Playing on someone’s emotions to make him or her afraid, uneasy or unnecessarily dependent is another form of abuse. Exploiting a resident through using personal information gained through the caring relationship is an abuse of the trust vested in the carer.
Abuse through the misapplication of drugs
The use of drugs to control or restrain a resident is unacceptable unless medically required. The over-use and misuse of sedatives and other medication, which too often happens in homes, should be regarded as evidence of bad practice.
Financial abuse includes the improper use or control of, or the withholding of, a person’s money, pension book, property, bank account or other valuables.
Victimising people, verbally insulting them and physically attacking them because of their racial or ethnic origin is abusive.
Forcing someone to take part in sexual activity against his or her will is abuse and a criminal offence. The force does not have to be physical. Undue emotional pressure placed on an individual may lead him or her to acquiesce in behaviour he or she finds unacceptable.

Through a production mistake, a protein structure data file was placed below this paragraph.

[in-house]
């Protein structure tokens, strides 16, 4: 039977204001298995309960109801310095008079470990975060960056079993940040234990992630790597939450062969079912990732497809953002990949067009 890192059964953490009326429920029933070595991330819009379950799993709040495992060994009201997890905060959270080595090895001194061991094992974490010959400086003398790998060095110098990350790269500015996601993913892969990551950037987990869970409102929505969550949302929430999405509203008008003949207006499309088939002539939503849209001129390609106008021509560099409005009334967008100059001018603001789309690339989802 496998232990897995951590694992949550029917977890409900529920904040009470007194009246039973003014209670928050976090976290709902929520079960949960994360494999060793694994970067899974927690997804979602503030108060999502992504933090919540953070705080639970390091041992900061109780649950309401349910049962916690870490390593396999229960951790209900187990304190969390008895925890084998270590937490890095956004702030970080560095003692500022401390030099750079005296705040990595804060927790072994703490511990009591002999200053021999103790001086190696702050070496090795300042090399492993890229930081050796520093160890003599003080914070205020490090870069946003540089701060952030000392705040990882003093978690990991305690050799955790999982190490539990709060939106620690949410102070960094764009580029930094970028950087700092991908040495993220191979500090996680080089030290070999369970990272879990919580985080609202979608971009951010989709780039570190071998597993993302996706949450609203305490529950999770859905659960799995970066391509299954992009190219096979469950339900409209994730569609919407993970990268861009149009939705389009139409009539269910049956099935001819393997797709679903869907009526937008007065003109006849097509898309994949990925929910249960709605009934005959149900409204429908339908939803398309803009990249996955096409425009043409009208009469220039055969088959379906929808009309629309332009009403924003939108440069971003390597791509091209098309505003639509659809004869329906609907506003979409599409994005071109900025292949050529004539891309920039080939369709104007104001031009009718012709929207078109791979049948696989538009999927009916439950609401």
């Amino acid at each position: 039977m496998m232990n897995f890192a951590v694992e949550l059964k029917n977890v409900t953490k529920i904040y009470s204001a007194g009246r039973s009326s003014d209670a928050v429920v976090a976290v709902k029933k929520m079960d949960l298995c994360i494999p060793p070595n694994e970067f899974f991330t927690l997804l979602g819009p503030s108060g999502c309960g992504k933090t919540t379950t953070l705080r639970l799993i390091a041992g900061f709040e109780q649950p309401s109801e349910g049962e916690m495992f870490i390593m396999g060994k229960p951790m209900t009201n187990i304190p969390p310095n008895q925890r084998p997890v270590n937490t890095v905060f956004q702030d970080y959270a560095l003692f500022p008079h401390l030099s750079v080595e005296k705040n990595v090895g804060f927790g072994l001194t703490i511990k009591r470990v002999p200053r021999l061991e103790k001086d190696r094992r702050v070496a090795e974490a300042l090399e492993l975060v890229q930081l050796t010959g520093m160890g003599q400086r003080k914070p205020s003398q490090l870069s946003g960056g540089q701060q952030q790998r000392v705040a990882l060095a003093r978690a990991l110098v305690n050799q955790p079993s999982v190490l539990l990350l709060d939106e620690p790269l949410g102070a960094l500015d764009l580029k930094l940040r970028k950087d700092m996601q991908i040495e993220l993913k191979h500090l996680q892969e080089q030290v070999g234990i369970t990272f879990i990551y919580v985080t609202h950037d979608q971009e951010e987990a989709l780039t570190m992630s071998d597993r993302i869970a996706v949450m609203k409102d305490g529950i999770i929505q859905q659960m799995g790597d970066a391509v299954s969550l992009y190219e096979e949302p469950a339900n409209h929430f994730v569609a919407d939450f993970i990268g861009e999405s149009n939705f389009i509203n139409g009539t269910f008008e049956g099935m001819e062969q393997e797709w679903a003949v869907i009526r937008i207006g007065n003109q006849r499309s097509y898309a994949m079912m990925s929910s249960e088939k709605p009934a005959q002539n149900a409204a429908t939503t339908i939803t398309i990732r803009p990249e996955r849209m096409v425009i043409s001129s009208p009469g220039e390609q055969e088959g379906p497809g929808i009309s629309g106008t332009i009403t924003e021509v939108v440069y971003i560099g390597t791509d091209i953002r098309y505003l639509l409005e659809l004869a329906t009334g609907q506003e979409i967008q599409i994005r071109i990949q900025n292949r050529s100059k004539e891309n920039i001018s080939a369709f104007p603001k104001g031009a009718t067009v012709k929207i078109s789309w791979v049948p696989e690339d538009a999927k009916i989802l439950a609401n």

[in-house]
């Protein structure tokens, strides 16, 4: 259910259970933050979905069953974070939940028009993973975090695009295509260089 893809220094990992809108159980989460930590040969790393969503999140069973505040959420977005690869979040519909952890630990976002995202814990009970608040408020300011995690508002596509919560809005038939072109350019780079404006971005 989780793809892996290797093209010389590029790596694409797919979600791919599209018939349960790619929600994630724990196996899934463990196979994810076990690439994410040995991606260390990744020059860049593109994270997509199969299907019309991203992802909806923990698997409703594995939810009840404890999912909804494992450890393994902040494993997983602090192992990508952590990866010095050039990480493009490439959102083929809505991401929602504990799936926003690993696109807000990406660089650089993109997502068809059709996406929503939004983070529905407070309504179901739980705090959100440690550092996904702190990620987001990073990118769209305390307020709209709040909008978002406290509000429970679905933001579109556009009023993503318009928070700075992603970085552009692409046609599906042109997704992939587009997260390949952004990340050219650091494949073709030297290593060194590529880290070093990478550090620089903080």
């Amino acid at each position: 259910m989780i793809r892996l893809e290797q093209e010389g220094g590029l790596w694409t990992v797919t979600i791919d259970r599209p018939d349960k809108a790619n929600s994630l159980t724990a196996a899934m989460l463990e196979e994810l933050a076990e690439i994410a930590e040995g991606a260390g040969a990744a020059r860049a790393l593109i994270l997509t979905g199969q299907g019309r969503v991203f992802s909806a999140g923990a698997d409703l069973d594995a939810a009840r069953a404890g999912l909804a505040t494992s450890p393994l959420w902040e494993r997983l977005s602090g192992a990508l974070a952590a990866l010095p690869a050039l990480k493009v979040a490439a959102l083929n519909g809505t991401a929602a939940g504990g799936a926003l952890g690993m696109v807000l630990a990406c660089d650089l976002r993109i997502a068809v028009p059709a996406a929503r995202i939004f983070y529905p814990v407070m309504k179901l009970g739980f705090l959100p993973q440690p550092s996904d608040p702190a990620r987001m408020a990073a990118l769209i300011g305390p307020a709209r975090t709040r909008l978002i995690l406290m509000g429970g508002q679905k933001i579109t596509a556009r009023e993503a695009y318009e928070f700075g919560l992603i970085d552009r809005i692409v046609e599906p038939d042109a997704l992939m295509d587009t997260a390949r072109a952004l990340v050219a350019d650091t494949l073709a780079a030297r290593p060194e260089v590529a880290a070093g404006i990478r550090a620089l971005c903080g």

The withholding of care and treatment when it is required is a form of abuse. Similarly, depriving residents of the essentials of everyday life, such as food, clothes, warmth and personal cleanliness should also be regarded as a form of abuse.
How and why abuse might occur?
There are many reasons why abuse occurs in residential homes.
They range from the individual to the institutional:
- abuse may result from the actions of individual members of staff because they lack the training, experience and management support to cope with the stresses of caring for people who require a high level of assistance;
- occasionally it may occur because individual members of staff set out deliberately to harm residents;
- more often, abuse occurs because the home, its managers and staff slip, often without realising it, into a set of attitudes which reflects low morale, defensiveness about their competence and a lack of concern and respect for residents;
- over-work, lack of appreciation, low pay and low self-esteem may all contribute to the development of an environment in which abuse becomes an accepted feature of daily life.
Hankham Lodge combats this by:
- careful staff selection procedures;
- training and management support for staff once in post;
- leadership from senior management;
- the development of a working environment which values staff, does not demand too much of them and rewards them adequately.